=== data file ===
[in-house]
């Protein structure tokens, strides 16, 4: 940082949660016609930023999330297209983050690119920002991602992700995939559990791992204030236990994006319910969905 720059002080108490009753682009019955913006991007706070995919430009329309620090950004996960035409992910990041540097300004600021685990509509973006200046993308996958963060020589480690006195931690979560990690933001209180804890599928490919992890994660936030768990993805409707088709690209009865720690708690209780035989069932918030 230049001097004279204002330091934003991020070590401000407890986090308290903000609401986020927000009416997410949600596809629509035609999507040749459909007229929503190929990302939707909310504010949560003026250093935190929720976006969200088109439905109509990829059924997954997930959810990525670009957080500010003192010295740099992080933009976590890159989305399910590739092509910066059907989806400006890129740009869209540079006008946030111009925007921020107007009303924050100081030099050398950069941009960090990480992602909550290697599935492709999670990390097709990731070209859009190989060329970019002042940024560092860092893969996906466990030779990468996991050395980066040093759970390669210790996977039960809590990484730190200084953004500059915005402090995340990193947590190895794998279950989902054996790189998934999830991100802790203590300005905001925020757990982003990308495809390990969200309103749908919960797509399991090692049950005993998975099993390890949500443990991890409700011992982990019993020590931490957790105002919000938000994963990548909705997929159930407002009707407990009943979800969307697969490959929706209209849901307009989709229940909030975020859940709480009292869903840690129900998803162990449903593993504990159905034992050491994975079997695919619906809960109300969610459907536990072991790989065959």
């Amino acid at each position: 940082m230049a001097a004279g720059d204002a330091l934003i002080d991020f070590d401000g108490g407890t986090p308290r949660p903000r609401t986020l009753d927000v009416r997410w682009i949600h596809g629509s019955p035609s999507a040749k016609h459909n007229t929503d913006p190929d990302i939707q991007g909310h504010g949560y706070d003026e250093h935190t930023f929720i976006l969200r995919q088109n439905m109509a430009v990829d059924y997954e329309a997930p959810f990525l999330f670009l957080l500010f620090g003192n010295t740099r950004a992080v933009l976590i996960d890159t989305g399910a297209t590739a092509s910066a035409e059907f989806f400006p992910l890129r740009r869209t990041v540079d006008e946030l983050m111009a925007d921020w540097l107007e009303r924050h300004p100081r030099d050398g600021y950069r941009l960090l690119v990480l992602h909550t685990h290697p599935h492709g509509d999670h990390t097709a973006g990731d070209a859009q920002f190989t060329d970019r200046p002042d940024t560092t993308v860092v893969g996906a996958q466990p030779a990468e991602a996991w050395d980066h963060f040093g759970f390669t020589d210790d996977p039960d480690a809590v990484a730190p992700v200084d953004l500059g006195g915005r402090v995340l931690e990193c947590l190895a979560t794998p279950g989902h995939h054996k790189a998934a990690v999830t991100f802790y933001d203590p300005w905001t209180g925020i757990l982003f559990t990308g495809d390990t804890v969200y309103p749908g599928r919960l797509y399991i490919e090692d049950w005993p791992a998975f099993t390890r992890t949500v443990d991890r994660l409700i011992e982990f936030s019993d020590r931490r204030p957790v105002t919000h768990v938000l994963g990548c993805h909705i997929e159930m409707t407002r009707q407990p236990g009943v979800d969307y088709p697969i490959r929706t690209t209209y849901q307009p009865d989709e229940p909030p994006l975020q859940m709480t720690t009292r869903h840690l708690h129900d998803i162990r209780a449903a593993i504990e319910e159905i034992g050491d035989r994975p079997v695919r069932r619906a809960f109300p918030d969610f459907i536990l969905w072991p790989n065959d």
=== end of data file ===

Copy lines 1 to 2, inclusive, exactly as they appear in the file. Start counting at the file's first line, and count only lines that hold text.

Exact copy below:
[in-house]
């Protein structure tokens, strides 16, 4: 940082949660016609930023999330297209983050690119920002991602992700995939559990791992204030236990994006319910969905 720059002080108490009753682009019955913006991007706070995919430009329309620090950004996960035409992910990041540097300004600021685990509509973006200046993308996958963060020589480690006195931690979560990690933001209180804890599928490919992890994660936030768990993805409707088709690209009865720690708690209780035989069932918030 230049001097004279204002330091934003991020070590401000407890986090308290903000609401986020927000009416997410949600596809629509035609999507040749459909007229929503190929990302939707909310504010949560003026250093935190929720976006969200088109439905109509990829059924997954997930959810990525670009957080500010003192010295740099992080933009976590890159989305399910590739092509910066059907989806400006890129740009869209540079006008946030111009925007921020107007009303924050100081030099050398950069941009960090990480992602909550290697599935492709999670990390097709990731070209859009190989060329970019002042940024560092860092893969996906466990030779990468996991050395980066040093759970390669210790996977039960809590990484730190200084953004500059915005402090995340990193947590190895794998279950989902054996790189998934999830991100802790203590300005905001925020757990982003990308495809390990969200309103749908919960797509399991090692049950005993998975099993390890949500443990991890409700011992982990019993020590931490957790105002919000938000994963990548909705997929159930407002009707407990009943979800969307697969490959929706209209849901307009989709229940909030975020859940709480009292869903840690129900998803162990449903593993504990159905034992050491994975079997695919619906809960109300969610459907536990072991790989065959």